The project further argues that every problem black Americans face today can be directly linked to slavery. This is patently false and irresponsible, and yet, the project was in 4,500 schools, including in cities such as Chicago, Washington D.C., and New York, within months of its release.

CRT Protestors
People hold up signs during a rally against "critical race theory" (CRT) being taught in schools at the Loudoun County Government center in Leesburg, Virginia on June 12, 2021. Andrew Caballero-Reynolds/AFP via Getty Images

Schools are focusing on white privilege and asking white students to identify as oppressors. For minority students, they offer a focus on culturally relevant learning, arguing that in order for them to achieve academically, the materials must be taught with an emphasis on their culture. This implies, for instance, that in order for blacks to excel at math they must be taught in a way that blacks would understand it. This is just blatantly racist.

And beyond race, there is also an unhealthy focus on gender and sex. Children are being trained to accept gender fluidity and asked their sexual preferences. In California, teachers are being encouraged to talk to students about gender identity and masturbation. The details of these conversations are being hidden from parents.

Parents are right to be concerned about what is happening in their schools and it is beyond shameful to attack them and label them white supremacists or domestic terrorists for voicing their concerns. No one can look at what parents are being sent, what teachers are saying, and what the teacher's unions are bragging about and honestly make the argument that this is about black history.

And while the media is right that Youngkin used the education issue as a political tool, so did McAuliffe. He argued on teachers' behalf as hard as Youngkin did for parents. McAuliffe had United Federation of Teachers President, Randi Weingarten, on a campaign stop with him and talked constantly about critical race theory not being in schools and how parents were wrong. And if it's ok for McAuliffe, it should be ok for Youngkin.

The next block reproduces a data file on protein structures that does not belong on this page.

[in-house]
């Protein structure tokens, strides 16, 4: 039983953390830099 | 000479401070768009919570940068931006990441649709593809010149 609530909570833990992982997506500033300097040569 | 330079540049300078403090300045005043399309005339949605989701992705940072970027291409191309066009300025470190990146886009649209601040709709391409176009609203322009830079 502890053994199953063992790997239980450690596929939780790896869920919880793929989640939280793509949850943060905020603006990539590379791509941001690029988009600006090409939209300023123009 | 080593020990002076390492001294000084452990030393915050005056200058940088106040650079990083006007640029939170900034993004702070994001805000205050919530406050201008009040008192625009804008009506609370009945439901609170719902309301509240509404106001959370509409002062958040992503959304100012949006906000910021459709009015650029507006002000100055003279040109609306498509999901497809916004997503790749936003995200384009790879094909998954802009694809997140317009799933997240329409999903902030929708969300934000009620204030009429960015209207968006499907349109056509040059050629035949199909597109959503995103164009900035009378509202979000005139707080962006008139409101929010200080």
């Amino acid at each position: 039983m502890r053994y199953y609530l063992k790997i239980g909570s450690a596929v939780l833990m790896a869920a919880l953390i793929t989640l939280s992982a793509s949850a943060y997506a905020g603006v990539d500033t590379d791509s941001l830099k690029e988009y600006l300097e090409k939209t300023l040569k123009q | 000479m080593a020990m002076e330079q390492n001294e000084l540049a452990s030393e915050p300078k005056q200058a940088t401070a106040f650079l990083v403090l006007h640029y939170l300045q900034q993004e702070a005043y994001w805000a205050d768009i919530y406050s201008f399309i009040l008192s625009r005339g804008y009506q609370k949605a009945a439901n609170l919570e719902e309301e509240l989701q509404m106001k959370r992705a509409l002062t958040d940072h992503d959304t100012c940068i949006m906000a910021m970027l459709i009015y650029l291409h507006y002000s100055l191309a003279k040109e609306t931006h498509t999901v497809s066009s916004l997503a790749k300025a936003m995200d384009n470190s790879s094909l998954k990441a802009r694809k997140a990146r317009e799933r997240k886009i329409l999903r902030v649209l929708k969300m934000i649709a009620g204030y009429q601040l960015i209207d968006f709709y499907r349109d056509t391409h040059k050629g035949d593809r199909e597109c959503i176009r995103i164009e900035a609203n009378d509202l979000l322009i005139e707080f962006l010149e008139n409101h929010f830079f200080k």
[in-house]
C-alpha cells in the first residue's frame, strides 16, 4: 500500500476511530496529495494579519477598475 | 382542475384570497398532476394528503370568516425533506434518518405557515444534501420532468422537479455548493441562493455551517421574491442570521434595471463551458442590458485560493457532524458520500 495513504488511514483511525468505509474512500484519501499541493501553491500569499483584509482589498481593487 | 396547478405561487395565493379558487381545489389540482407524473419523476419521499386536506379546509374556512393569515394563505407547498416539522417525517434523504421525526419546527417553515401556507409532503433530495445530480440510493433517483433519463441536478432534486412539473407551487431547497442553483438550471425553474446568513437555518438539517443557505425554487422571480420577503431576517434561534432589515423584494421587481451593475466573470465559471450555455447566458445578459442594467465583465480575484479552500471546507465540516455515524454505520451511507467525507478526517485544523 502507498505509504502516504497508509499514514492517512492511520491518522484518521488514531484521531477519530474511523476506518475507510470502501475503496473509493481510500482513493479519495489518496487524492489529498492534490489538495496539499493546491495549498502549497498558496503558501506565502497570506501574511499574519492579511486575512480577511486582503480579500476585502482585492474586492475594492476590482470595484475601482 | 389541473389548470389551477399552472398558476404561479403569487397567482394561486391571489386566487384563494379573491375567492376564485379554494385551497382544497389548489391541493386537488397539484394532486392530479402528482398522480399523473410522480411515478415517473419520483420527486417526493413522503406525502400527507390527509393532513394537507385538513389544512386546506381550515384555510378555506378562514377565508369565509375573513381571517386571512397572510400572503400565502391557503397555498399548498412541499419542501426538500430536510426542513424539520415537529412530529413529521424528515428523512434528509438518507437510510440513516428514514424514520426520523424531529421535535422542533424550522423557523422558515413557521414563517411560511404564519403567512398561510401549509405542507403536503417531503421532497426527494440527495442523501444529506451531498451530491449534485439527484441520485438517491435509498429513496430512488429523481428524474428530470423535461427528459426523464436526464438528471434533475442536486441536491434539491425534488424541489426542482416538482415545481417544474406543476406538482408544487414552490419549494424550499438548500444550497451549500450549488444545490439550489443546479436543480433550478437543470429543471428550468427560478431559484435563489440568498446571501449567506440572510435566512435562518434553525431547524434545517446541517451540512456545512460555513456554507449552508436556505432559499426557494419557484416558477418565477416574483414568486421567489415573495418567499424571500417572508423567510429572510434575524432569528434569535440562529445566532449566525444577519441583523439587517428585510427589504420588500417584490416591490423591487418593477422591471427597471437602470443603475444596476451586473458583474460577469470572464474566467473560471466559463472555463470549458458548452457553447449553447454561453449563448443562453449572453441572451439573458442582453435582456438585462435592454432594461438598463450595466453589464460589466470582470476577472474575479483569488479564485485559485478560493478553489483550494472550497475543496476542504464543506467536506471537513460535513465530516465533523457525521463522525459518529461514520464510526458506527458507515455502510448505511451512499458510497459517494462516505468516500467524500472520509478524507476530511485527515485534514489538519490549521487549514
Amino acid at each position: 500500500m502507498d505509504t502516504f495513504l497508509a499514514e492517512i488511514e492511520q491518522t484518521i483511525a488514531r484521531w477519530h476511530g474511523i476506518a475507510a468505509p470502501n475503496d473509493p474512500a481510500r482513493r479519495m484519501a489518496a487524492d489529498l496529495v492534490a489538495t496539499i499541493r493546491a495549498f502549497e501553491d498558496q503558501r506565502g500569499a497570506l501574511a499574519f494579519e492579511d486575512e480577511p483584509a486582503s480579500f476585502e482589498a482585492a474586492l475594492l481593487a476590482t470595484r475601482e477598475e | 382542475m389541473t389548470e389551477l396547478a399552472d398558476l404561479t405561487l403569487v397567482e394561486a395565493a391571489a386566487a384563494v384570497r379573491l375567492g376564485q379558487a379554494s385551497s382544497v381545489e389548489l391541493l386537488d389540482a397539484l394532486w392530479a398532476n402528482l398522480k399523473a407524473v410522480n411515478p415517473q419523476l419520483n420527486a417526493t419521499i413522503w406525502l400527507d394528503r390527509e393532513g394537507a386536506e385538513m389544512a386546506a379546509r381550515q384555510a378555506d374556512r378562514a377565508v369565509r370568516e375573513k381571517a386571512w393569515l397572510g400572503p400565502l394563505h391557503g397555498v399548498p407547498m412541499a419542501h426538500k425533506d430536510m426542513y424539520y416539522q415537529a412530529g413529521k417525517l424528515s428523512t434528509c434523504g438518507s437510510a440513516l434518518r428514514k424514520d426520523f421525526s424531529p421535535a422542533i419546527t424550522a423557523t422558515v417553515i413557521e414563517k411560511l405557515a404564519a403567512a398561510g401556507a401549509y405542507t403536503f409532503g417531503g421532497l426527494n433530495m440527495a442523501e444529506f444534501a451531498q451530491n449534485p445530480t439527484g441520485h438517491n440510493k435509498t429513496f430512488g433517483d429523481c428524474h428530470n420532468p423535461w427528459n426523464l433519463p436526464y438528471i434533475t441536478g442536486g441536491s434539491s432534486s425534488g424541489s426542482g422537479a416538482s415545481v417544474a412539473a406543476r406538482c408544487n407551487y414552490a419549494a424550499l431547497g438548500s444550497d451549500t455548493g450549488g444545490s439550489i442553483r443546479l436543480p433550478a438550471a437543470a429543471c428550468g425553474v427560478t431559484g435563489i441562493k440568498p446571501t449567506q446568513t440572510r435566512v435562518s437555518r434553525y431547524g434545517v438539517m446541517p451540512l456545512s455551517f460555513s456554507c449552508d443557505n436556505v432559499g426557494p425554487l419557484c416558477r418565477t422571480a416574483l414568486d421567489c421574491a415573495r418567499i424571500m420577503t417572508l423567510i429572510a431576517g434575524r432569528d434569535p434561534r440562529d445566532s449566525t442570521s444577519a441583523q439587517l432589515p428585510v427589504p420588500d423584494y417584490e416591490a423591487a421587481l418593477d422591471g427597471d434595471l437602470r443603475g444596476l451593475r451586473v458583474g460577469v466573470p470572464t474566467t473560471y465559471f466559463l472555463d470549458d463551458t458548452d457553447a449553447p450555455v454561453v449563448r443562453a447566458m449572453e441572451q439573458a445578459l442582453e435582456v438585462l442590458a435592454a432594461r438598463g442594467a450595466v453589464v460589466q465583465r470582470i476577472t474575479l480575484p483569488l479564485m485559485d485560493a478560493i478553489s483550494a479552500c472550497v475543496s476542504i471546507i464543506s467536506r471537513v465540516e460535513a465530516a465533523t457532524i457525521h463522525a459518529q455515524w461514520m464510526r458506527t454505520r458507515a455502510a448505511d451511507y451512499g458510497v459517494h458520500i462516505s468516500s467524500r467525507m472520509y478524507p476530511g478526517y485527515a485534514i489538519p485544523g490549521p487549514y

The real takeaway from the Virginia election is that McAuliffe failed to understand the human condition: You cannot call people racist and tell them their concerns are not real and think that they will vote for you. Worse, if the Democrats continue to double down on the "white supremacist soccer moms," they will eventually help create one.

The Virginia election was less a win for Republicans than a rejection of Democrats and, if they're smart, a wakeup call. If they don't realize they have to listen to what voters are saying rather than telling them what is best for them—or calling them racist—they will continue to see results like this.

Charles Love is the executive director of Seeking Educational Excellence, host of The Charles Love Show, and the author of the book Race Crazy: BLM, 1619, and the Progressive Racism Movement, which will be published this week.

The views in this article are the writer's own.